National Strategies Secondary Maths Collection - ICT Supporting Mathematics: MPA
Collection Author: Craig Barton - Maths AST and creator of www.mrbartonmaths.com (TES Name: mrbartonmaths)
Mathematical processes and applications lie at the centre of the new Secondary National Curriculum in mathematics and are embedded in all units of work. They influence the nature of mathematical activities to be undertaken and provide powerful guides to teachers making choices about pedagogical approaches and classroom organisation.
ICT in mathematics enables us to present mathematical problems and activities in dynamic, visually exciting ways that engage and motivate learners. It helps to introduce, explore and represent concepts, structures and processes in new and revealing ways.
Often, dynamic images will permit insights and understandings that are difficult to convey in other ways. The examples included here, encourage the use of ICT to create and address problems.
ICT in mathematics offers powerful forms of representation, including on-screen images and computer models in various forms. Examples of using ICT to represent include:
- choosing an appropriate computer representation of a problem, trying out ideas and experimenting
- identifying variables to be considered in the computer model, for example, the parameters in an equation or probabilities in a statistical simulation
- selecting the mathematical data that needs to be entered into the computer.
The problems in this area are based around representing but will also involve the use of other process skills.
- This activity takes at least an hour and needs to be run as a group activity, usually pairs or three.
- This is an open-ended investigation during which small groups of pupils explore the accuracy of route planning.
- This is an open task that will encourage pupils to develop their representing skills.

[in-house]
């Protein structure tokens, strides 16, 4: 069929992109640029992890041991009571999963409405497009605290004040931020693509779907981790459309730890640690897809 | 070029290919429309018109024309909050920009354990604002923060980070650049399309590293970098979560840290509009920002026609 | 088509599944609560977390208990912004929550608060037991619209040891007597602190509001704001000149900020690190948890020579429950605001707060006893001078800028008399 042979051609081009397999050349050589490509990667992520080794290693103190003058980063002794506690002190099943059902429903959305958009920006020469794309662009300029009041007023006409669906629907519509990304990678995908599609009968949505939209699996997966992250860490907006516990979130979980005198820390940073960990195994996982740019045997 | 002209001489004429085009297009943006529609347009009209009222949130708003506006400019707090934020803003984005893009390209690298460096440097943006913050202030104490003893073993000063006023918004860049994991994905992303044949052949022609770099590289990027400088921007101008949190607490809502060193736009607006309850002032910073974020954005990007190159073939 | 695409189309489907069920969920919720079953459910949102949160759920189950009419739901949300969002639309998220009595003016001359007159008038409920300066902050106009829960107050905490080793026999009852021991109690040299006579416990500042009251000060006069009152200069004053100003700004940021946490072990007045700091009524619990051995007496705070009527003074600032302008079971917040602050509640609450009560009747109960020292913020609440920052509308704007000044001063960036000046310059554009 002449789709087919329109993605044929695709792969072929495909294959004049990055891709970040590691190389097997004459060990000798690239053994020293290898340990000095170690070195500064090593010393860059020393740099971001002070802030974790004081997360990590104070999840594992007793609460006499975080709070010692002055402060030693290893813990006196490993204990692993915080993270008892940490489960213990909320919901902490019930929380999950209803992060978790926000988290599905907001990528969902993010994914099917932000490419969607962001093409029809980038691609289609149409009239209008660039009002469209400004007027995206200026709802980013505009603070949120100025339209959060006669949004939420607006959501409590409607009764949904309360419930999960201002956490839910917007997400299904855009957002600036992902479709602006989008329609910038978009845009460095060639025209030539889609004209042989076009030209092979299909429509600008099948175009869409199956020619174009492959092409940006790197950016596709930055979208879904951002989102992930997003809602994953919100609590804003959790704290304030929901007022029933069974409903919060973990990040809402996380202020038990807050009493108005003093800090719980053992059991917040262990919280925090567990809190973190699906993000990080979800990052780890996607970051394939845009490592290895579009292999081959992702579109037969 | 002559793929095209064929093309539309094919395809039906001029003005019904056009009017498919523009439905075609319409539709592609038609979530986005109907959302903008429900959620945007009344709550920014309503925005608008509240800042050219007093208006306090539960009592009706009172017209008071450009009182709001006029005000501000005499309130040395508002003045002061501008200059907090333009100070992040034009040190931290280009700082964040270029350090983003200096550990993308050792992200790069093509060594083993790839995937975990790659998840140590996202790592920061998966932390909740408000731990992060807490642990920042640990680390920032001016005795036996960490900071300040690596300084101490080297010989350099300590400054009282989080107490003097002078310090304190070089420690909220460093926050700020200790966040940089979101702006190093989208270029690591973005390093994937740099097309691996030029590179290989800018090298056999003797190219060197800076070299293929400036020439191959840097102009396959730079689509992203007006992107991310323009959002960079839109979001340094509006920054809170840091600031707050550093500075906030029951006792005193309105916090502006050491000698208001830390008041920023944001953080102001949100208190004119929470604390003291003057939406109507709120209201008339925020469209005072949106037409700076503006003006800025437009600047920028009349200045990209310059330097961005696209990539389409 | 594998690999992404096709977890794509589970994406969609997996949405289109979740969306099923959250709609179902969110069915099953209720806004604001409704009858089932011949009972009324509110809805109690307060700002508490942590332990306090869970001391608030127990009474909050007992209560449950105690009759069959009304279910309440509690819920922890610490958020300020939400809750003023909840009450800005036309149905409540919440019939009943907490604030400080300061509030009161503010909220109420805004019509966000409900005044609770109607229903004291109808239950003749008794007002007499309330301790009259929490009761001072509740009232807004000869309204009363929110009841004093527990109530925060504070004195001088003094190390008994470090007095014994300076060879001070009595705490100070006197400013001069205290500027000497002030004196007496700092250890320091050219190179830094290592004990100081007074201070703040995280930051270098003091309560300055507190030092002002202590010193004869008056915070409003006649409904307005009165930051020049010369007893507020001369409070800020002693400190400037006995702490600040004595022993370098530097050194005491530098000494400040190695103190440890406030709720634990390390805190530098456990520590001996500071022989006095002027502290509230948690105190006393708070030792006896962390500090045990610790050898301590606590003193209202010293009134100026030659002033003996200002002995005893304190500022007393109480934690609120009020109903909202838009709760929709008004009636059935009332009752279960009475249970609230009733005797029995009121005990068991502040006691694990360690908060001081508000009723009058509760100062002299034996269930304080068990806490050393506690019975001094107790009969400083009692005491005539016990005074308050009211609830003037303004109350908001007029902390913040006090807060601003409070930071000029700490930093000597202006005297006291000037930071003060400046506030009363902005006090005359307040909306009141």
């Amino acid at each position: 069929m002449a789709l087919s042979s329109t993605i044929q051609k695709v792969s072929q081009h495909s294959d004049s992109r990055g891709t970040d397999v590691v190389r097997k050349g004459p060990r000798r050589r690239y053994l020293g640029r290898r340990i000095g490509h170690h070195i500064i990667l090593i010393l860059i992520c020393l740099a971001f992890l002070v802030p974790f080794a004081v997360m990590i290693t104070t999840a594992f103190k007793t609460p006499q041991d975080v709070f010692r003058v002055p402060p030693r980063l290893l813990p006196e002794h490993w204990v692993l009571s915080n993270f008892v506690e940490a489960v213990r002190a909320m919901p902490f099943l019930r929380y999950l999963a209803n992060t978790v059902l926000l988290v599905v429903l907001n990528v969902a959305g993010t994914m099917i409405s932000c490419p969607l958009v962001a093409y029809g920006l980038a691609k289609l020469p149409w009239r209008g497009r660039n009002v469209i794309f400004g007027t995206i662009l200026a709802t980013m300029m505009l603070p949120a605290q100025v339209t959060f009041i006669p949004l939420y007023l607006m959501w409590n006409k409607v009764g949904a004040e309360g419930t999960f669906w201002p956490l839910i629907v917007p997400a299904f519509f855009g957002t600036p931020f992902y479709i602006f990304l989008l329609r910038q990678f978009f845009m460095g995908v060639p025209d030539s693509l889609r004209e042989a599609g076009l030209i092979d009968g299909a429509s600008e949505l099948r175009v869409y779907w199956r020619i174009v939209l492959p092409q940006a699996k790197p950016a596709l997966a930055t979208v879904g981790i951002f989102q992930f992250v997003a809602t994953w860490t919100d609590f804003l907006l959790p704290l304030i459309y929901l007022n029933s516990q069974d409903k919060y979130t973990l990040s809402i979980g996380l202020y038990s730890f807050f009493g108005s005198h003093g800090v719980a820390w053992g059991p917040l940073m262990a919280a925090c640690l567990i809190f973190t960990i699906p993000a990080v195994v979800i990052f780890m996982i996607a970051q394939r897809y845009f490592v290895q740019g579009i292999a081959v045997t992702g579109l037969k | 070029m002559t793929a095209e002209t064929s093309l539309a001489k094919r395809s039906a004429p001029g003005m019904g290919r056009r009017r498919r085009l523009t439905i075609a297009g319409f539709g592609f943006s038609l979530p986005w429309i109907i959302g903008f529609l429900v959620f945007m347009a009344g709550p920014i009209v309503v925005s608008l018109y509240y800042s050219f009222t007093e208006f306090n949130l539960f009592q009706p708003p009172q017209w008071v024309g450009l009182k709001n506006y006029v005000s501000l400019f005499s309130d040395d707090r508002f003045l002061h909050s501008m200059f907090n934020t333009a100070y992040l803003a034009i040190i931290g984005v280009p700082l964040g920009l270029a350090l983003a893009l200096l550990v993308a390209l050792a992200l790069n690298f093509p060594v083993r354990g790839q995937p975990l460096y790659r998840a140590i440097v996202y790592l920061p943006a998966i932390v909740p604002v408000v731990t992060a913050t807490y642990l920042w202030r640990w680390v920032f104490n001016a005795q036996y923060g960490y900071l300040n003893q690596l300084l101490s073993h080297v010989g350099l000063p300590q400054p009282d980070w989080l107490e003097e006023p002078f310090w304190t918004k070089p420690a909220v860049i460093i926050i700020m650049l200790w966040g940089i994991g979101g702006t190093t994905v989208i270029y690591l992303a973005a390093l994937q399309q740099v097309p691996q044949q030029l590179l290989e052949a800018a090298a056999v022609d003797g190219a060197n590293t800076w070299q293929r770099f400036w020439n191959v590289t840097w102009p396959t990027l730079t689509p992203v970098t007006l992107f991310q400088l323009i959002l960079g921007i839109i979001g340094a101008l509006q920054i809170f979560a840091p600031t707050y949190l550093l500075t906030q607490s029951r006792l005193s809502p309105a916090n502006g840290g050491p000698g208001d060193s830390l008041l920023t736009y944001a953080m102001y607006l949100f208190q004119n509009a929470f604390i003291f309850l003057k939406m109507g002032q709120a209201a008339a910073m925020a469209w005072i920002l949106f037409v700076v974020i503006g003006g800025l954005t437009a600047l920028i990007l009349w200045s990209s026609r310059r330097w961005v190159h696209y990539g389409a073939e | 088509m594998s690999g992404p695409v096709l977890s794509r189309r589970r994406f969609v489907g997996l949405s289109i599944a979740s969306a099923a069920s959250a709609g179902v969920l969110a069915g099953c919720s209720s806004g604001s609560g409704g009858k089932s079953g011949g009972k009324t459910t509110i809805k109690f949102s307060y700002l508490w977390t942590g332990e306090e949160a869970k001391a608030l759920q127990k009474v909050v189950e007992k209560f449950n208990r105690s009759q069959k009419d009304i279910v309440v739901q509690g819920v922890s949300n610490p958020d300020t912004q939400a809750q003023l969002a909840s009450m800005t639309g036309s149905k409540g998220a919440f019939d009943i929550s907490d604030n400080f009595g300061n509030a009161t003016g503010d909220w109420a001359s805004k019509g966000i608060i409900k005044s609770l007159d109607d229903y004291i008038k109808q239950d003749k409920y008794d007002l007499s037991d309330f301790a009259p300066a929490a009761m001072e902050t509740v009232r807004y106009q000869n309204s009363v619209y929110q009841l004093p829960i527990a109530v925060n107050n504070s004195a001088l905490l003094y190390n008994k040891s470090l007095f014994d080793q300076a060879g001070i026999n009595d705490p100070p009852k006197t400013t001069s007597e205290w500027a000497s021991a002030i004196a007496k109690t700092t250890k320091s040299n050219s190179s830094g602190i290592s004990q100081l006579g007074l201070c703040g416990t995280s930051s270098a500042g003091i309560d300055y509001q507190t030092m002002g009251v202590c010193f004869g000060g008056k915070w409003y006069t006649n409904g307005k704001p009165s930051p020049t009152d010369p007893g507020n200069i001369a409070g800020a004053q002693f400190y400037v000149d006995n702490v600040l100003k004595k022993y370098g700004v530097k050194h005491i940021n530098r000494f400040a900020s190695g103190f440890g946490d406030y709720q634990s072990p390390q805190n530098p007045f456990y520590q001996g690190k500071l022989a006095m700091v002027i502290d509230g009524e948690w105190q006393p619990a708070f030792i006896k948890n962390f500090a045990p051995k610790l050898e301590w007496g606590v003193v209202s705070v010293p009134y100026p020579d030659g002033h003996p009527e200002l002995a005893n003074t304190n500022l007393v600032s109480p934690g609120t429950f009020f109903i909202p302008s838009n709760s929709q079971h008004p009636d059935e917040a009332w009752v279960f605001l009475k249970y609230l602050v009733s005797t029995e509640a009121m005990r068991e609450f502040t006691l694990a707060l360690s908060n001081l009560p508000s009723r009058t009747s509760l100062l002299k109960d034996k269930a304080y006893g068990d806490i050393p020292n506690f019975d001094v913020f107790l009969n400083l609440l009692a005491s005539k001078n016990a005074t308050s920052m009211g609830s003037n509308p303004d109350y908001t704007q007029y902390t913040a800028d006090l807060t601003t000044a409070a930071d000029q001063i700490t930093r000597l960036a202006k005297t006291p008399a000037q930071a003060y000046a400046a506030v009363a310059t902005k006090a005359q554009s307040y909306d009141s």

Using ICT-based resources in mathematics can give us additional opportunities to foster pupils’ ability to reason. These include:
- making connections, for example, between an equation, a table and a graph
- visualising and working with dynamic images, for example, using dynamic geometry software to explore the properties of lines, angles and shapes
- making conjectures and generalisations fostered, for example, by use of the ‘hide and reveal’ facility of a computer
- exploring the effects of varying values, for example, in a spreadsheet or statistical model, posing the question ‘what happens if…?’
- taking account of feedback from a computer, particularly exploiting its rapid processing capability.
The problems in this area are based around reasoning but will also involve the use of other process skills.
- Pupils can engage with a variety of activities, including identifying all the different quadrilaterals they can make on the grid, investigating whether any are the same and other elements of geometrical reasoning.
- The aim is to get pupils to make conjectures about ‘what lies beneath’ from limited information.
- This activity is based around the idea of planning the building of a housing estate in order to maximise profit. It provides an ideal opportunity to develop pupils’ process skills within the context of a ‘real life’ problem.
The resources could be used on computers (and indeed to be more efficient pupils will need to use a spreadsheet) but can just as easily be used in a practical way.